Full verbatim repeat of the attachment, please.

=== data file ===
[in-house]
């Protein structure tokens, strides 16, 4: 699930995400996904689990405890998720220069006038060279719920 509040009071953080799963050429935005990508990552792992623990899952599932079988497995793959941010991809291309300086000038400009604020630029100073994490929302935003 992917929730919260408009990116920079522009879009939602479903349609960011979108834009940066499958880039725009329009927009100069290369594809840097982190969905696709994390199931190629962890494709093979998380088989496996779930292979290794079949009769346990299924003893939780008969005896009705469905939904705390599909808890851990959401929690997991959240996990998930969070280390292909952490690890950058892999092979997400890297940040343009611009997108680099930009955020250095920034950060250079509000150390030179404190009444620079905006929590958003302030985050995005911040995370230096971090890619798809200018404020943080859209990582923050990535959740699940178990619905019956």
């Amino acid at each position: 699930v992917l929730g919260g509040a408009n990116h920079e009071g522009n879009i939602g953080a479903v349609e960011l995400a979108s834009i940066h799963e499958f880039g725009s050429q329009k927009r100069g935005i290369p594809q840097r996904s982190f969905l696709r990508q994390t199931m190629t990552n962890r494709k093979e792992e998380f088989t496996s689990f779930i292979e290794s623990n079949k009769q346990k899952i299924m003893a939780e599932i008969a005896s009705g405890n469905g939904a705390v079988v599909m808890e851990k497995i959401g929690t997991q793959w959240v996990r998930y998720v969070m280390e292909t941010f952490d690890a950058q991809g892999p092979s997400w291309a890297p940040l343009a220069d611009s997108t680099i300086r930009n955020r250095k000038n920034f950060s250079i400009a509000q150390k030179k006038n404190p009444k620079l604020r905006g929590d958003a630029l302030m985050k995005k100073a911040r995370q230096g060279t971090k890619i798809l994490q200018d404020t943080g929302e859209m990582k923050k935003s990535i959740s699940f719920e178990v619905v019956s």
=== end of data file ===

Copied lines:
[in-house]
């Protein structure tokens, strides 16, 4: 699930995400996904689990405890998720220069006038060279719920 509040009071953080799963050429935005990508990552792992623990899952599932079988497995793959941010991809291309300086000038400009604020630029100073994490929302935003 992917929730919260408009990116920079522009879009939602479903349609960011979108834009940066499958880039725009329009927009100069290369594809840097982190969905696709994390199931190629962890494709093979998380088989496996779930292979290794079949009769346990299924003893939780008969005896009705469905939904705390599909808890851990959401929690997991959240996990998930969070280390292909952490690890950058892999092979997400890297940040343009611009997108680099930009955020250095920034950060250079509000150390030179404190009444620079905006929590958003302030985050995005911040995370230096971090890619798809200018404020943080859209990582923050990535959740699940178990619905019956």
């Amino acid at each position: 699930v992917l929730g919260g509040a408009n990116h920079e009071g522009n879009i939602g953080a479903v349609e960011l995400a979108s834009i940066h799963e499958f880039g725009s050429q329009k927009r100069g935005i290369p594809q840097r996904s982190f969905l696709r990508q994390t199931m190629t990552n962890r494709k093979e792992e998380f088989t496996s689990f779930i292979e290794s623990n079949k009769q346990k899952i299924m003893a939780e599932i008969a005896s009705g405890n469905g939904a705390v079988v599909m808890e851990k497995i959401g929690t997991q793959w959240v996990r998930y998720v969070m280390e292909t941010f952490d690890a950058q991809g892999p092979s997400w291309a890297p940040l343009a220069d611009s997108t680099i300086r930009n955020r250095k000038n920034f950060s250079i400009a509000q150390k030179k006038n404190p009444k620079l604020r905006g929590d958003a630029l302030m985050k995005k100073a911040r995370q230096g060279t971090k890619i798809l994490q200018d404020t943080g929302e859209m990582k923050k935003s990535i959740s699940f719920e178990v619905v019956s």